Police are trying to determine who owns a treasure-trove of gold coins unearthed from a building site on Australia's southwest coast.

Western Australia state police spokesman Gerry Cassidy said workers found the 400 British sovereigns last week while digging a ditch in the port city of Albany. They handed them to the property owner who is claiming ownership.

Cassidy said Wednesday police are checking law books to determine whether the property owner or even a museum is entitled to keep the coins, dated 1800 — 26 years before Albany was settled by Europeans.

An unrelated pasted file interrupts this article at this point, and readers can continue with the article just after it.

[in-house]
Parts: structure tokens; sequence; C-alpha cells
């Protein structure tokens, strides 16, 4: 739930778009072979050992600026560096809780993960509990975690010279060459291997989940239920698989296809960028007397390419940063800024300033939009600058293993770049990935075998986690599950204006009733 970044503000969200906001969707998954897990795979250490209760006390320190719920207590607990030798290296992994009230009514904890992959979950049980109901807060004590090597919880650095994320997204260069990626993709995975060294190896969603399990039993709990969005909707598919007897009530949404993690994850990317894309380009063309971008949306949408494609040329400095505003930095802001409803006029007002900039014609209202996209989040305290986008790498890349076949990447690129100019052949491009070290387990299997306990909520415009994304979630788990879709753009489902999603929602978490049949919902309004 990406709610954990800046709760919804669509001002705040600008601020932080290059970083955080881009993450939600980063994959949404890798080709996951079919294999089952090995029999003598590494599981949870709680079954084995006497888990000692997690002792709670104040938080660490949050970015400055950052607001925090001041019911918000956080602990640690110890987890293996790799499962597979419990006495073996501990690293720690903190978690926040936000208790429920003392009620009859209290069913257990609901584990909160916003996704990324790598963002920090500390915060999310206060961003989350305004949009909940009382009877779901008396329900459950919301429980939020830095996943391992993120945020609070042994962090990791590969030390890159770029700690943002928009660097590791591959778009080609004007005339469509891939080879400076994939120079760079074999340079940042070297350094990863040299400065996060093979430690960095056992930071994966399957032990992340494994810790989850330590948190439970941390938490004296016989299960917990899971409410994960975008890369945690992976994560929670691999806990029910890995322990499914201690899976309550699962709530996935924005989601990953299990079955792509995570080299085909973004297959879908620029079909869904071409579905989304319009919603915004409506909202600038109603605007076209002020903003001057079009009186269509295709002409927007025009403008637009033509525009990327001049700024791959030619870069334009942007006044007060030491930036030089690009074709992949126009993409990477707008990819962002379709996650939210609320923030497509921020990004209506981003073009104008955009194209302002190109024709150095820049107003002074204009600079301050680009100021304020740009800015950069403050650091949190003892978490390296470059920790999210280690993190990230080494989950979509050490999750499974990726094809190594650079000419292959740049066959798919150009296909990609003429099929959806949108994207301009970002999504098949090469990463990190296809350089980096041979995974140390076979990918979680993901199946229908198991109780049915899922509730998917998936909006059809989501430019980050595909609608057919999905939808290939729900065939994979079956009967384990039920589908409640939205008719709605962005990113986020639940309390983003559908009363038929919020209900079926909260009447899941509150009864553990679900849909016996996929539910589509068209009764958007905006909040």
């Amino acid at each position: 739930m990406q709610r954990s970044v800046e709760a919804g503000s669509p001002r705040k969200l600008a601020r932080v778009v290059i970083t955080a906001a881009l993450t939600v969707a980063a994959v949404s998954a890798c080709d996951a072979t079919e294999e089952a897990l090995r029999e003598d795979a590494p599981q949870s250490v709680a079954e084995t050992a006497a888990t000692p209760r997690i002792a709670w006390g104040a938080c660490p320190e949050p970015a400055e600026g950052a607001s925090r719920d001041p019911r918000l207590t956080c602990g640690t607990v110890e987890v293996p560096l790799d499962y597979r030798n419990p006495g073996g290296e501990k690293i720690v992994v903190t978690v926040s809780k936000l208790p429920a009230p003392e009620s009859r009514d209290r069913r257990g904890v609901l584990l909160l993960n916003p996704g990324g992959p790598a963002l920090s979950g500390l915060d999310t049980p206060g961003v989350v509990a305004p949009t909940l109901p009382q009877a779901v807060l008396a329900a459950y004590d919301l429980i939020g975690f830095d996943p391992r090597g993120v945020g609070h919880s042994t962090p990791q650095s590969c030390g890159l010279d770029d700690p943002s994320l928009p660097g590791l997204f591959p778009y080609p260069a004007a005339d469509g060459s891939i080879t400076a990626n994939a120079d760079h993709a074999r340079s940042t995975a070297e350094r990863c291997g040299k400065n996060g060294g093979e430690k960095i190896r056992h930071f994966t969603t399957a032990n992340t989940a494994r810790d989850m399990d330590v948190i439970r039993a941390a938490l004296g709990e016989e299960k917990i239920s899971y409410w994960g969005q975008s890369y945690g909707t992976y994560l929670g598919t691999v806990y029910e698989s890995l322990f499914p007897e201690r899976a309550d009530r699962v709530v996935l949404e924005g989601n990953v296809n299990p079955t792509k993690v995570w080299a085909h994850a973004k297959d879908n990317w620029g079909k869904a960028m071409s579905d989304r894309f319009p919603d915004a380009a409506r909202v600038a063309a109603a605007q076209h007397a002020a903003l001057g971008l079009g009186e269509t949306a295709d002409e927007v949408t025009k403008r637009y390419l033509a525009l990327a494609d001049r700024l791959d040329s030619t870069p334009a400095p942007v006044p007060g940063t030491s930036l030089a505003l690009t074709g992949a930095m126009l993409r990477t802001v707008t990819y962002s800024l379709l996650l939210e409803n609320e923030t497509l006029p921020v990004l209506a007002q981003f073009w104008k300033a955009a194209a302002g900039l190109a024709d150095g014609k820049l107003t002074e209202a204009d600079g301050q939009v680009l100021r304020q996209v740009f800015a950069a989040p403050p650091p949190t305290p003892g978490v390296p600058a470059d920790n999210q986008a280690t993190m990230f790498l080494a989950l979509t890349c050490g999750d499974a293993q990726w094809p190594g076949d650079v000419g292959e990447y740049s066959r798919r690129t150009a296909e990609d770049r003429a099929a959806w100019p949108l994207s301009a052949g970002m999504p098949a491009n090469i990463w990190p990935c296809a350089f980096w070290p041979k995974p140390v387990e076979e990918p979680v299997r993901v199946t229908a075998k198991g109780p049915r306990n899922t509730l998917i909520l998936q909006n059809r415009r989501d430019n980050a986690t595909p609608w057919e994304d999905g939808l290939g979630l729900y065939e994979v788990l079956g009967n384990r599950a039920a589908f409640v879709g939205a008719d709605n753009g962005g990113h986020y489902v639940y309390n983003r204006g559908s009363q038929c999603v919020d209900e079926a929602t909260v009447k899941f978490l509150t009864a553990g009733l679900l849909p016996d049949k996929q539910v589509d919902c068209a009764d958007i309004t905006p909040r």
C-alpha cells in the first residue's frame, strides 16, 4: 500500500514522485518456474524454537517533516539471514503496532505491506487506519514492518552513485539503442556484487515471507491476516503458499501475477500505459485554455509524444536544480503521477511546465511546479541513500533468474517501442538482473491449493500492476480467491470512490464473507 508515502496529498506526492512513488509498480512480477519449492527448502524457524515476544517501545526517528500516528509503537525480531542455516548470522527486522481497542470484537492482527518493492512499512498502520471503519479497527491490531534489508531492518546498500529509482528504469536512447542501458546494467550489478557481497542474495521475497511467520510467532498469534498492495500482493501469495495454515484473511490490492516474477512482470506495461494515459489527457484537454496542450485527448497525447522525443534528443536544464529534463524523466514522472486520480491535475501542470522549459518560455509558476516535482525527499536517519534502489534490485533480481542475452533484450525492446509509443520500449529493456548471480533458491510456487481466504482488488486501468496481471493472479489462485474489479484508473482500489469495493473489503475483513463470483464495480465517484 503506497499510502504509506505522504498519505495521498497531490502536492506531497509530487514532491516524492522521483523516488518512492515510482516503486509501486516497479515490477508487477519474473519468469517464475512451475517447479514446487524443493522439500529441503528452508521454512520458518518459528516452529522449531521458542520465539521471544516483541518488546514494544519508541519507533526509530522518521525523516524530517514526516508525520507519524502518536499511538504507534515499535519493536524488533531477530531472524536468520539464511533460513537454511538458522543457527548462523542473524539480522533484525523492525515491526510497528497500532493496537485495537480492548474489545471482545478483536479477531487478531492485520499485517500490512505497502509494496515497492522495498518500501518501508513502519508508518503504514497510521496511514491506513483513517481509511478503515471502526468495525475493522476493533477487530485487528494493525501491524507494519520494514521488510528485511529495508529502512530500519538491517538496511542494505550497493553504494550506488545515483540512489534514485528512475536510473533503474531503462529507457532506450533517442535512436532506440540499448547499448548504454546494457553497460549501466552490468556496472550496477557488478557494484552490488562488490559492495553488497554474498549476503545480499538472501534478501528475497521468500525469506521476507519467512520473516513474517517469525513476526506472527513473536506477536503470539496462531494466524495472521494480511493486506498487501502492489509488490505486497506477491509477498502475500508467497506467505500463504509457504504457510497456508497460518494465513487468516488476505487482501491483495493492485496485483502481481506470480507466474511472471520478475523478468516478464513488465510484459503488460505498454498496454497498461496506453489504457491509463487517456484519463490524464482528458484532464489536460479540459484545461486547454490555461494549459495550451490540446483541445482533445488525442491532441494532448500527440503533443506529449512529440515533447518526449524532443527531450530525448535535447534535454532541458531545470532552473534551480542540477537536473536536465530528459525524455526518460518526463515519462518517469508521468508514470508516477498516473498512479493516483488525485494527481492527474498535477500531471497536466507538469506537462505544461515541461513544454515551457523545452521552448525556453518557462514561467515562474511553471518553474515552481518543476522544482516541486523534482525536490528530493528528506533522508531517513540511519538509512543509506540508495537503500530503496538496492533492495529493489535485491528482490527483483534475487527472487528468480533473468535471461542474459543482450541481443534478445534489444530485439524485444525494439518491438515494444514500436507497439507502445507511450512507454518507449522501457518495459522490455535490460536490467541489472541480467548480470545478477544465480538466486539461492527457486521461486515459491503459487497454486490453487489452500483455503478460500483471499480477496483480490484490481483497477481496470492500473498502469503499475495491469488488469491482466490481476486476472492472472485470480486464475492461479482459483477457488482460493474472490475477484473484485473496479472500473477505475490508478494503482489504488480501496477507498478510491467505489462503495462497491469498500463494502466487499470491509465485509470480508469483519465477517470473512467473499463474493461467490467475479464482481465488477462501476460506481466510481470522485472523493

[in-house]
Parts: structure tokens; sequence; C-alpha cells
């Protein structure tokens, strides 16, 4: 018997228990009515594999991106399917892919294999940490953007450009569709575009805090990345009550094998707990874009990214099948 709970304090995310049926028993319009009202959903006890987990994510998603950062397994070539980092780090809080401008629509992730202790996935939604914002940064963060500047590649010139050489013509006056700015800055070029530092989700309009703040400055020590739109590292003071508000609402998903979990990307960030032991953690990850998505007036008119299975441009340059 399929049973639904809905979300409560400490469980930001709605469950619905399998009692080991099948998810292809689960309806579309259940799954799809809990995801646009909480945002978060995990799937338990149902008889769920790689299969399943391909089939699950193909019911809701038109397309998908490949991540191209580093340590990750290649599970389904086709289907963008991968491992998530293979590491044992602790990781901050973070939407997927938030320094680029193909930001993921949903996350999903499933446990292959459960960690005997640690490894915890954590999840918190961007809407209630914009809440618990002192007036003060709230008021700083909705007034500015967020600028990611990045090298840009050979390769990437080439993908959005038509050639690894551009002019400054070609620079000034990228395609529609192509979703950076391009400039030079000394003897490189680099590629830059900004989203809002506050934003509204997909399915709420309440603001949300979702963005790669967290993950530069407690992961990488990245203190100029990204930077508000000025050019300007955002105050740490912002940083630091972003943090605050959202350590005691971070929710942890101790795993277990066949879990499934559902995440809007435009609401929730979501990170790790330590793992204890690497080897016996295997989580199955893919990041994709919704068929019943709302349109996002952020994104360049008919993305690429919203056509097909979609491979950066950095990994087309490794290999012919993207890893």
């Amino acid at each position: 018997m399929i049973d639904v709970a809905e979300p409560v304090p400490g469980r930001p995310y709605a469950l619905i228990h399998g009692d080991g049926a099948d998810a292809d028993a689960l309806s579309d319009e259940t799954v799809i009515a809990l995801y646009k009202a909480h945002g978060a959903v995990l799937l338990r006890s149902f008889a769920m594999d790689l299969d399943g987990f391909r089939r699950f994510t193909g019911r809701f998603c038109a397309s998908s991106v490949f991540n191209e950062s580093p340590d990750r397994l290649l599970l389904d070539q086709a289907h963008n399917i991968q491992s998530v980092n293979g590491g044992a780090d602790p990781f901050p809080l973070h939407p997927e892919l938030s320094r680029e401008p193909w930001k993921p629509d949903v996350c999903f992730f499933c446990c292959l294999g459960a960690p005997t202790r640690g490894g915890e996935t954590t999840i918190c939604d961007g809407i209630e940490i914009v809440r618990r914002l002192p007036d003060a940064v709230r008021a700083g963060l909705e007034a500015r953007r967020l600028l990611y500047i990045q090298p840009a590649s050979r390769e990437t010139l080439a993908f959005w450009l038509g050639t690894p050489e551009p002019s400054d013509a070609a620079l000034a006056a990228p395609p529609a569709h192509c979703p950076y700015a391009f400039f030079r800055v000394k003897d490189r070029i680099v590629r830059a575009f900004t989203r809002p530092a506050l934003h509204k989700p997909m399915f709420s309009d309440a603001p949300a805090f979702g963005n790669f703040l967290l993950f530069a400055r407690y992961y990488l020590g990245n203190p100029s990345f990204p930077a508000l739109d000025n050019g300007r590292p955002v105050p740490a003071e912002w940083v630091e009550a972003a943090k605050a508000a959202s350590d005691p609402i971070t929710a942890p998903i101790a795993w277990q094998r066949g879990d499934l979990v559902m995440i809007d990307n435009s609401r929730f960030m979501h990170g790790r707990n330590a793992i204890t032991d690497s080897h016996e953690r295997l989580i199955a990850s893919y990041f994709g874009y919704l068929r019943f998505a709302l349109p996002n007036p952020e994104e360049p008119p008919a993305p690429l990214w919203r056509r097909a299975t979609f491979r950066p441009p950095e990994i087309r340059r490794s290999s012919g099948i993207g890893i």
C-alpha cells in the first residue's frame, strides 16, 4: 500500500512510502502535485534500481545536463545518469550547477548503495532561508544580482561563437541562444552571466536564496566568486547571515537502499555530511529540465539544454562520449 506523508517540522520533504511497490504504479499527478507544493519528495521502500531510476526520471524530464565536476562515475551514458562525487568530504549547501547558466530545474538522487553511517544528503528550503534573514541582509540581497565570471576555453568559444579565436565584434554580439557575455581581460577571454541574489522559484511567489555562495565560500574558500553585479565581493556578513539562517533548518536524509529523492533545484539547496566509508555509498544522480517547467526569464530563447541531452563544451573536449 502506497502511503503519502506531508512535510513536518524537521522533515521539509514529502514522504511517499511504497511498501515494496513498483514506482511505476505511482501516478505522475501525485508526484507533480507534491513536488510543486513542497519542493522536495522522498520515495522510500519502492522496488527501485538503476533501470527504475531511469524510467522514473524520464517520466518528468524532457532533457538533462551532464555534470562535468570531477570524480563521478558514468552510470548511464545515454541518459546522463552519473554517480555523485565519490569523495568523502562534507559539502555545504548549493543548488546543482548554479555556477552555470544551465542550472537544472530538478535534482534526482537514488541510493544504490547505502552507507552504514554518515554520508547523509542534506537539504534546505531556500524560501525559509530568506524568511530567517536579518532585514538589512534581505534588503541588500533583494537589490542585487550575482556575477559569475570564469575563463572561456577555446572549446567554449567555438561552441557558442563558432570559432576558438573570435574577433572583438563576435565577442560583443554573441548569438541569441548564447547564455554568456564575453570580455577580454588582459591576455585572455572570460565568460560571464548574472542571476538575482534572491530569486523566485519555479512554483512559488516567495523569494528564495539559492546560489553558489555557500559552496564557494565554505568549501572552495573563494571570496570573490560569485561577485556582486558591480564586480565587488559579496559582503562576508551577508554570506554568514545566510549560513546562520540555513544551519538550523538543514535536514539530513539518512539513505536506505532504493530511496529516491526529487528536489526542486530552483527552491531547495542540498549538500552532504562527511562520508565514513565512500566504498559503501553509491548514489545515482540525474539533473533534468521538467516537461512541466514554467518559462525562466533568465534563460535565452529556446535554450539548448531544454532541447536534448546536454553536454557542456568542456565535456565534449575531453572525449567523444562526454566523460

"Police have got to work out exactly how they handle it," Cassidy said.

He said an appraiser valued one of the coins at 16,000 Australian dollars ($17,000) but did not have an estimate for all of the coins.

Brett Joins, chief executive of Wauters Enterprises, confirmed his construction company had given the coins to local businessman Paul Lionetti.

"An exhaustive search was completed of the site and no other items were found," Joins told Australian Broadcasting Corp. radio. Lionetti could not immediately be contacted for comment Wednesday.

Police have no theories on how the coins came to be buried in Albany.

Cassidy said the coins were found individually and did not appear to have been buried in a container.